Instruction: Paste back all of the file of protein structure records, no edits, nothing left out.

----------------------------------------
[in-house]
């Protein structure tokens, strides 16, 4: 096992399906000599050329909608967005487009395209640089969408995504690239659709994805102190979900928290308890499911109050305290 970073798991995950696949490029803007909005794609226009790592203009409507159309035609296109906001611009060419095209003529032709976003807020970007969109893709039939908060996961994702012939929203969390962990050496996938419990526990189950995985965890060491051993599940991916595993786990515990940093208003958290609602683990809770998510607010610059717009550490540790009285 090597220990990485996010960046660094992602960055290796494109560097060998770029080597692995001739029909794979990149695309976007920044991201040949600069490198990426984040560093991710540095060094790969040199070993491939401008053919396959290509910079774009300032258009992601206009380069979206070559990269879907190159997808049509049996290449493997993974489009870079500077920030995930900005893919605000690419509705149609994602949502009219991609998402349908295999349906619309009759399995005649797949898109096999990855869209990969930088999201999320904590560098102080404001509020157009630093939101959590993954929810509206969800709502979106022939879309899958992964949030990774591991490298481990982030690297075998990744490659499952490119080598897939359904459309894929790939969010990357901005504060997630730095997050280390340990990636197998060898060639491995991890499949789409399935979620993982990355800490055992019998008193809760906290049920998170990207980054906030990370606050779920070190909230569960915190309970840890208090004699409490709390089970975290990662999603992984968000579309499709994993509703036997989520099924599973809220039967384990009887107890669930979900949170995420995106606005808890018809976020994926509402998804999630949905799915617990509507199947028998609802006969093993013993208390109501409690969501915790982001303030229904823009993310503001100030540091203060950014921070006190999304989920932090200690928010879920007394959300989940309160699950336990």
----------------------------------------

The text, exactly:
[in-house]
């Protein structure tokens, strides 16, 4: 096992399906000599050329909608967005487009395209640089969408995504690239659709994805102190979900928290308890499911109050305290 970073798991995950696949490029803007909005794609226009790592203009409507159309035609296109906001611009060419095209003529032709976003807020970007969109893709039939908060996961994702012939929203969390962990050496996938419990526990189950995985965890060491051993599940991916595993786990515990940093208003958290609602683990809770998510607010610059717009550490540790009285 090597220990990485996010960046660094992602960055290796494109560097060998770029080597692995001739029909794979990149695309976007920044991201040949600069490198990426984040560093991710540095060094790969040199070993491939401008053919396959290509910079774009300032258009992601206009380069979206070559990269879907190159997808049509049996290449493997993974489009870079500077920030995930900005893919605000690419509705149609994602949502009219991609998402349908295999349906619309009759399995005649797949898109096999990855869209990969930088999201999320904590560098102080404001509020157009630093939101959590993954929810509206969800709502979106022939879309899958992964949030990774591991490298481990982030690297075998990744490659499952490119080598897939359904459309894929790939969010990357901005504060997630730095997050280390340990990636197998060898060639491995991890499949789409399935979620993982990355800490055992019998008193809760906290049920998170990207980054906030990370606050779920070190909230569960915190309970840890208090004699409490709390089970975290990662999603992984968000579309499709994993509703036997989520099924599973809220039967384990009887107890669930979900949170995420995106606005808890018809976020994926509402998804999630949905799915617990509507199947028998609802006969093993013993208390109501409690969501915790982001303030229904823009993310503001100030540091203060950014921070006190999304989920932090200690928010879920007394959300989940309160699950336990």